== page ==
At 23, she claimed her right to rule, walking behind a defiant sword, in a demonstration that shocked onlookers. “Isabella’s father and half-brother, the two kings who had ruled fractious Castile for the previous seventy years, were not famed for their use of power. They had let others rule for them. Yet here was a woman, of all things, declaring her determination to govern them herself.” Isabella’s refusal to be a “plaything” like her forbears was surprising, but her subjects grew to love her as she presided over her kingdom as mercilessly as any man could have. Isabella was attuned to the ideals of the early Renaissance, and used these ideas to discipline the nation, exchanging infighting for diligence and stagnation for ambition. She left no doubt that she, not Ferdinand, was in charge. Their marriage would help to unite the neighboring kingdoms and lead to the union of the entire peninsula.
War was Isabella’s game of choice, and she pioneered a sort of army that was filled with infantry and artillery rather than knights. She achieved many things via intimidation and conquest and even sanctioned Columbus’s trip to the New World. Isabella’s legacy is impressive, but also complicated, and certainly not all positive, particularly her repugnant instigation of the Spanish Inquisition. Tremlett’s book provides an equally multifaceted history of a trailblazing woman and the far-reaching legacy and impact of her decisions and policies.
3. We: A Manifesto for Women Everywhere by Gillian Anderson and Jennifer Nadel ($27): If you want to rule, and you don’t have Queen Isabella’s army, you need a guidebook to get you there. Actress and writer Gillian Anderson collaborates with journalist Jennifer Nadel to provide a self-help manual for the woman who wants to improve her prospects and lot in life (and if we’ve learned anything from history, unfortunately, it’s if we don’t help ourselves, who will?). The book is part guiding principle, part conversation, and part workbook for success (though if you want to do the exercises provided, you’ll need a journal). The book cautions that the process is complex and can’t be superficial, but this is reflected in the results; it’s a “Radical transformation” structured around a core principle of compassion.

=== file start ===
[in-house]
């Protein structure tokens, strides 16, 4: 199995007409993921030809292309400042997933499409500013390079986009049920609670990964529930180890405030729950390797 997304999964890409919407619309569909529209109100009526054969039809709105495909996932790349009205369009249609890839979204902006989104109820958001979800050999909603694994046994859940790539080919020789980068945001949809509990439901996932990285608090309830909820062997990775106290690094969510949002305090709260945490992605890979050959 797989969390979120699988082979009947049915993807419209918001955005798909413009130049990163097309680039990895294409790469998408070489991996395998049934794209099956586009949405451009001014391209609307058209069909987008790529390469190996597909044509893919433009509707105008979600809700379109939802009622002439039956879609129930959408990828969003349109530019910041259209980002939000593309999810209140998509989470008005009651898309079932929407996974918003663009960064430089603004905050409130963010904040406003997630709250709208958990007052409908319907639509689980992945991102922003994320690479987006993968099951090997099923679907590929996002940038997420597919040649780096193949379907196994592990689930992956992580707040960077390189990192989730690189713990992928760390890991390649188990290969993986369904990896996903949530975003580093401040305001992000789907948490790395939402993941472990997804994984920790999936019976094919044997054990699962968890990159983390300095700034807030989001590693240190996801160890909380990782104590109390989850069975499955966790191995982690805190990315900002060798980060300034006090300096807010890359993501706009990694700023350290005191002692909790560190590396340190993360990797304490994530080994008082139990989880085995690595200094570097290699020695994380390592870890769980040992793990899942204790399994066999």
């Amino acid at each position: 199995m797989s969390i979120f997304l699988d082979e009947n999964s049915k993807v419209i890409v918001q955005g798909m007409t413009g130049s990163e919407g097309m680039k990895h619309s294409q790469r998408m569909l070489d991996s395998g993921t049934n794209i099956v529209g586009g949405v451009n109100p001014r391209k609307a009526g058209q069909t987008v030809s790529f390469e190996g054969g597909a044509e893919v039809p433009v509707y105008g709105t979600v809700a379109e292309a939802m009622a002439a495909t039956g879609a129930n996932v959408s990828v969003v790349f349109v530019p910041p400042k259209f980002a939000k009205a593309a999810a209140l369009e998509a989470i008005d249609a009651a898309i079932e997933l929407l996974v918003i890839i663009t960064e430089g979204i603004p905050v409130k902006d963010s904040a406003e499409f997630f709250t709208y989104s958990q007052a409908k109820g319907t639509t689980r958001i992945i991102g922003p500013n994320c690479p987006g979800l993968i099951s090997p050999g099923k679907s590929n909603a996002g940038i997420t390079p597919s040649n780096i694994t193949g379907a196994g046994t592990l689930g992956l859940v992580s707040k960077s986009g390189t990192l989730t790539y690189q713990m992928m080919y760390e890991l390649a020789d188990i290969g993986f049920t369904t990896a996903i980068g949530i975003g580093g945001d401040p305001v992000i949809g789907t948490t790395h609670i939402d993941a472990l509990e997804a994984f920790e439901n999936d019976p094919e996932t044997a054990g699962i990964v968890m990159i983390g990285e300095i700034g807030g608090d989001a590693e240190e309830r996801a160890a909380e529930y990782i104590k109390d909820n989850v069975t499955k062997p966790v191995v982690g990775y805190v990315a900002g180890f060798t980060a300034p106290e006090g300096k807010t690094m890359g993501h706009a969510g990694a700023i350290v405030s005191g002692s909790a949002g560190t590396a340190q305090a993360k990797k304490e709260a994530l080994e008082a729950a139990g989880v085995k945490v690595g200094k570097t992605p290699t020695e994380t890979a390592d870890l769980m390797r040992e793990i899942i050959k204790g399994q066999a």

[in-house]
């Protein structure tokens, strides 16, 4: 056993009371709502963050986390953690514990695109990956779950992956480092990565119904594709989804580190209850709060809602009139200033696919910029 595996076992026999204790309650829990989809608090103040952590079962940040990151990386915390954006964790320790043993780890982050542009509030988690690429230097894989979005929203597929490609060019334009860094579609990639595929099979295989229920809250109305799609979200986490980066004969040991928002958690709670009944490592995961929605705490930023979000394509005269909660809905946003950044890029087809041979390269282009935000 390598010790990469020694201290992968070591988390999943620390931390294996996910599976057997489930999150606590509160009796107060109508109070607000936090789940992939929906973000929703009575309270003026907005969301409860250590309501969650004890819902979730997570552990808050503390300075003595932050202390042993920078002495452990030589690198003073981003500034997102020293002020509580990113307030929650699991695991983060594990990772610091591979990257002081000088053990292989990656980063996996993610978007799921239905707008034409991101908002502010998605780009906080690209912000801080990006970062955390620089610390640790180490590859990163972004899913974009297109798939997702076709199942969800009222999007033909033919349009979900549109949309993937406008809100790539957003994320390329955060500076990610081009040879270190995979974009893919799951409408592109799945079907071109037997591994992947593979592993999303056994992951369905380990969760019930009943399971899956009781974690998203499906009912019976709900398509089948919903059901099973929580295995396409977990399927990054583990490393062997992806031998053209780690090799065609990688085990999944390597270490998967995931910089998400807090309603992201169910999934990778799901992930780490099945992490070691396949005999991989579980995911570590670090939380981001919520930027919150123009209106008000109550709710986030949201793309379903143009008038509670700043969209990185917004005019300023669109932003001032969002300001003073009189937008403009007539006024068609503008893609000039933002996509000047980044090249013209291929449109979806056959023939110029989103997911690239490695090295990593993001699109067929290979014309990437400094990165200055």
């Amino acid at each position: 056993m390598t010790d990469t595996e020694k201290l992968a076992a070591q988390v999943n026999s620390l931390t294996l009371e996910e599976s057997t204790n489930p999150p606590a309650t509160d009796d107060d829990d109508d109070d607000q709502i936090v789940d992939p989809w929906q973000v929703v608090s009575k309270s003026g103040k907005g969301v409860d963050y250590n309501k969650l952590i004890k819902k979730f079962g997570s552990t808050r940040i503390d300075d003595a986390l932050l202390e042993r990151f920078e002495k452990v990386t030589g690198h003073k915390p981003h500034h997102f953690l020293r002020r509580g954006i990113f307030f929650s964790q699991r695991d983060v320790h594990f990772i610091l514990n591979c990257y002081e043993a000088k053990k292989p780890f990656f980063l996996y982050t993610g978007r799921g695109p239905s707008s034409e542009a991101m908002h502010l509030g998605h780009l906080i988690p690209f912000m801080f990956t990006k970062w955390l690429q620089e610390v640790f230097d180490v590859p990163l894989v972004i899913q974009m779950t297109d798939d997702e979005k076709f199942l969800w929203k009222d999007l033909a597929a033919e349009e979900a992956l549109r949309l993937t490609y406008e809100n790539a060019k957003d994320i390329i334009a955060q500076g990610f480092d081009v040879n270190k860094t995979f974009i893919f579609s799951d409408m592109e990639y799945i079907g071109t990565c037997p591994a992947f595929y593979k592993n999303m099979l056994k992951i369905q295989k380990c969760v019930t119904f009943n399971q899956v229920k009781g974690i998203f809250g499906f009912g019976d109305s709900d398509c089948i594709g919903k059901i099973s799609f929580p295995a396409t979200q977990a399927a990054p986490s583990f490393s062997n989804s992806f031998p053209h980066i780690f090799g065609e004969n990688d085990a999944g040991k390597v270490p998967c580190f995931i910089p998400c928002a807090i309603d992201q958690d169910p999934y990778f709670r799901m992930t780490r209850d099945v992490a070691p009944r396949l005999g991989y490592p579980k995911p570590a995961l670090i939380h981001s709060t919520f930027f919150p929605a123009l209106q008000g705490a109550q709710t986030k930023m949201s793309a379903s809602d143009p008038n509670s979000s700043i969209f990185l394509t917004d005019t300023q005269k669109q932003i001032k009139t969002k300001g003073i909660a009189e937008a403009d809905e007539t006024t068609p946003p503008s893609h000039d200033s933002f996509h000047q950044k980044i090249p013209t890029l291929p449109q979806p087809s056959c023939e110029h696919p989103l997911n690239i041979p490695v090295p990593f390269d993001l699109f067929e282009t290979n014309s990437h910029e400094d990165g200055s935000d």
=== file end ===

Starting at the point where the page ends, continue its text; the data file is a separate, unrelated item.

“At some point in our lives, most of us feel the gentle calling of our soul,” Anderson and Nadel write. “Sometimes it’s so quiet we can barely hear it: a soft tapping, no louder than a leaf falling from a tree… If you’ve heard that call,” they continue, “this book is for you.” We purports to complement a system of internal values and to close the gap between the values we want to espouse and the values we think we have to live by just to get by in the world.
Anderson and Nadel do, however, acknowledge the difficulties women face in that real, divided world but say that the only way to truly succeed is not to compete, but band together, and to be loud while doing so. It pulls for a “female-led” revolution that doesn’t wait for consent from the powerful. If reading about President Sirleaf and Queen Isabella inspires you, perhaps you’ll want to join this new revolution as well.